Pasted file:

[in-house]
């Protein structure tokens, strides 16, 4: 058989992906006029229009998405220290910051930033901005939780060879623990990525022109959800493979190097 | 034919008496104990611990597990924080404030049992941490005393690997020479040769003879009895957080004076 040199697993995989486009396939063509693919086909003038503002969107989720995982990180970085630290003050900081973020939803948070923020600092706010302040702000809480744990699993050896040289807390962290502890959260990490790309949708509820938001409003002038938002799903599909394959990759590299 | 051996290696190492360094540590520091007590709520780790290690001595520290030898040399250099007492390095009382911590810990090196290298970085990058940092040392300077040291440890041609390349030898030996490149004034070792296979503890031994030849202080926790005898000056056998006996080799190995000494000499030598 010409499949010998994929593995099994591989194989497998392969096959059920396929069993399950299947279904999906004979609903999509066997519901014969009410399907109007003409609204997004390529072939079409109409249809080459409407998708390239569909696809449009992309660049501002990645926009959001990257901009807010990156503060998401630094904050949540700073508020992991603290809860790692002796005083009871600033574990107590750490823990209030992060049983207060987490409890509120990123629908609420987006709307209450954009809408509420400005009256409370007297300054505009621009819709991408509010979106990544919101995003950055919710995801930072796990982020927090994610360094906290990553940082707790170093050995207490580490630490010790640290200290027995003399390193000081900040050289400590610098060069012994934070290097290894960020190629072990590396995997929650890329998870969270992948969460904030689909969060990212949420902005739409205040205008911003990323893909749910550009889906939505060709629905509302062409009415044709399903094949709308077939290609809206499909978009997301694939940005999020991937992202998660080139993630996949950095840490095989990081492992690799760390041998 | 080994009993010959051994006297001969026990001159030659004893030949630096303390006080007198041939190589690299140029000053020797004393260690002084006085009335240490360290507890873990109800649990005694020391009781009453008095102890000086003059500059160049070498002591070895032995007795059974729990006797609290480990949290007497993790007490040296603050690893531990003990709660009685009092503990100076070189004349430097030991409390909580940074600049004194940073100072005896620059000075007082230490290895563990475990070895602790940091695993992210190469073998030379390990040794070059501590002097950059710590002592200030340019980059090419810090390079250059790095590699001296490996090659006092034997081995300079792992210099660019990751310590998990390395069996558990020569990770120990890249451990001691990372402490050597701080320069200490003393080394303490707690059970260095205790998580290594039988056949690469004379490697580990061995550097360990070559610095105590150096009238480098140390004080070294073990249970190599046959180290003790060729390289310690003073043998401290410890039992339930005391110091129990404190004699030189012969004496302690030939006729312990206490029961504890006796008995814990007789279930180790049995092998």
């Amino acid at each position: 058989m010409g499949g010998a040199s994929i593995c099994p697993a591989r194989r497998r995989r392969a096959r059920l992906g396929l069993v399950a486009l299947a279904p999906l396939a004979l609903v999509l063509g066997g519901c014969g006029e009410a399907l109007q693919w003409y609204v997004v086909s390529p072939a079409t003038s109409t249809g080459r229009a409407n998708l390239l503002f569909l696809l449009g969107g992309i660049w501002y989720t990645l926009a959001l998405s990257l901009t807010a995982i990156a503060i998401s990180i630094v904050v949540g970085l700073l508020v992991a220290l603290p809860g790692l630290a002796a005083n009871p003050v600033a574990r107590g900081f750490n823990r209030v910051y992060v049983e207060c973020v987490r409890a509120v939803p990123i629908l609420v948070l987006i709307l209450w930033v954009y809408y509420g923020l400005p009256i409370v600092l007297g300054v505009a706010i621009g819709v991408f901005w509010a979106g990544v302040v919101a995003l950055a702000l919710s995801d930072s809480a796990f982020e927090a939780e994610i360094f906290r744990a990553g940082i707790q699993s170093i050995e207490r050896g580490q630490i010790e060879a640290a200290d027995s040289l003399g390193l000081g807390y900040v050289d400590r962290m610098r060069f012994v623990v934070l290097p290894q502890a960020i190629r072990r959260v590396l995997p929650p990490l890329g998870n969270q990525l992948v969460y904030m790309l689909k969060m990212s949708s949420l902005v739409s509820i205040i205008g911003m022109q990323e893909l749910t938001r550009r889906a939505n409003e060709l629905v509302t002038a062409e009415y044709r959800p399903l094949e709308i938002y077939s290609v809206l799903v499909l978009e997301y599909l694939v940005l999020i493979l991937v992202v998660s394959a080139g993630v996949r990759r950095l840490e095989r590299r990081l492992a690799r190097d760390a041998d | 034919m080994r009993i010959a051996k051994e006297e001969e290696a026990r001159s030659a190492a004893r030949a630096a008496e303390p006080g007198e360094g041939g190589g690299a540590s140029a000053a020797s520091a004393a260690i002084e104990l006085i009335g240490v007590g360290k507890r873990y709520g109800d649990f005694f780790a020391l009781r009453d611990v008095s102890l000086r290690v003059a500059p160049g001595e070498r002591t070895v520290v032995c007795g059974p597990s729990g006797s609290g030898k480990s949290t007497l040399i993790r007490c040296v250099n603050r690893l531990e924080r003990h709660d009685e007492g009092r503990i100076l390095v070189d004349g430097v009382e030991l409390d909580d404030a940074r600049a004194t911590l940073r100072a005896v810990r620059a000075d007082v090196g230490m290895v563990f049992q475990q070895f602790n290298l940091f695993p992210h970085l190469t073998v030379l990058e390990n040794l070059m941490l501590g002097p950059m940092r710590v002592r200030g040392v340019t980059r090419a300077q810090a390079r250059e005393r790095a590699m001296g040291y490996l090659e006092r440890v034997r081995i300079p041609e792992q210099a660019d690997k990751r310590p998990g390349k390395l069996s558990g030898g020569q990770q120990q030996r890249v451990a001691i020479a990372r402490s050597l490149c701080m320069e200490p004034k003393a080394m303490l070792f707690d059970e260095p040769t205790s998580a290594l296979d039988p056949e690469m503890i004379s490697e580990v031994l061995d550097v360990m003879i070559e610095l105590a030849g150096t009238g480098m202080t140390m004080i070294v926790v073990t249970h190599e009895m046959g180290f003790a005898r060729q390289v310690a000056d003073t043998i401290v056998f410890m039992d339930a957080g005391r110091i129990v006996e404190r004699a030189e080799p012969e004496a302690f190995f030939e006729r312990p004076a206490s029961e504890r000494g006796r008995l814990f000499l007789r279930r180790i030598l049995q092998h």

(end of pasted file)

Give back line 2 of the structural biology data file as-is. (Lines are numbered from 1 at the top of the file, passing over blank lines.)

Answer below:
């Protein structure tokens, strides 16, 4: 058989992906006029229009998405220290910051930033901005939780060879623990990525022109959800493979190097 | 034919008496104990611990597990924080404030049992941490005393690997020479040769003879009895957080004076 040199697993995989486009396939063509693919086909003038503002969107989720995982990180970085630290003050900081973020939803948070923020600092706010302040702000809480744990699993050896040289807390962290502890959260990490790309949708509820938001409003002038938002799903599909394959990759590299 | 051996290696190492360094540590520091007590709520780790290690001595520290030898040399250099007492390095009382911590810990090196290298970085990058940092040392300077040291440890041609390349030898030996490149004034070792296979503890031994030849202080926790005898000056056998006996080799190995000494000499030598 010409499949010998994929593995099994591989194989497998392969096959059920396929069993399950299947279904999906004979609903999509066997519901014969009410399907109007003409609204997004390529072939079409109409249809080459409407998708390239569909696809449009992309660049501002990645926009959001990257901009807010990156503060998401630094904050949540700073508020992991603290809860790692002796005083009871600033574990107590750490823990209030992060049983207060987490409890509120990123629908609420987006709307209450954009809408509420400005009256409370007297300054505009621009819709991408509010979106990544919101995003950055919710995801930072796990982020927090994610360094906290990553940082707790170093050995207490580490630490010790640290200290027995003399390193000081900040050289400590610098060069012994934070290097290894960020190629072990590396995997929650890329998870969270992948969460904030689909969060990212949420902005739409205040205008911003990323893909749910550009889906939505060709629905509302062409009415044709399903094949709308077939290609809206499909978009997301694939940005999020991937992202998660080139993630996949950095840490095989990081492992690799760390041998 | 080994009993010959051994006297001969026990001159030659004893030949630096303390006080007198041939190589690299140029000053020797004393260690002084006085009335240490360290507890873990109800649990005694020391009781009453008095102890000086003059500059160049070498002591070895032995007795059974729990006797609290480990949290007497993790007490040296603050690893531990003990709660009685009092503990100076070189004349430097030991409390909580940074600049004194940073100072005896620059000075007082230490290895563990475990070895602790940091695993992210190469073998030379390990040794070059501590002097950059710590002592200030340019980059090419810090390079250059790095590699001296490996090659006092034997081995300079792992210099660019990751310590998990390395069996558990020569990770120990890249451990001691990372402490050597701080320069200490003393080394303490707690059970260095205790998580290594039988056949690469004379490697580990061995550097360990070559610095105590150096009238480098140390004080070294073990249970190599046959180290003790060729390289310690003073043998401290410890039992339930005391110091129990404190004699030189012969004496302690030939006729312990206490029961504890006796008995814990007789279930180790049995092998």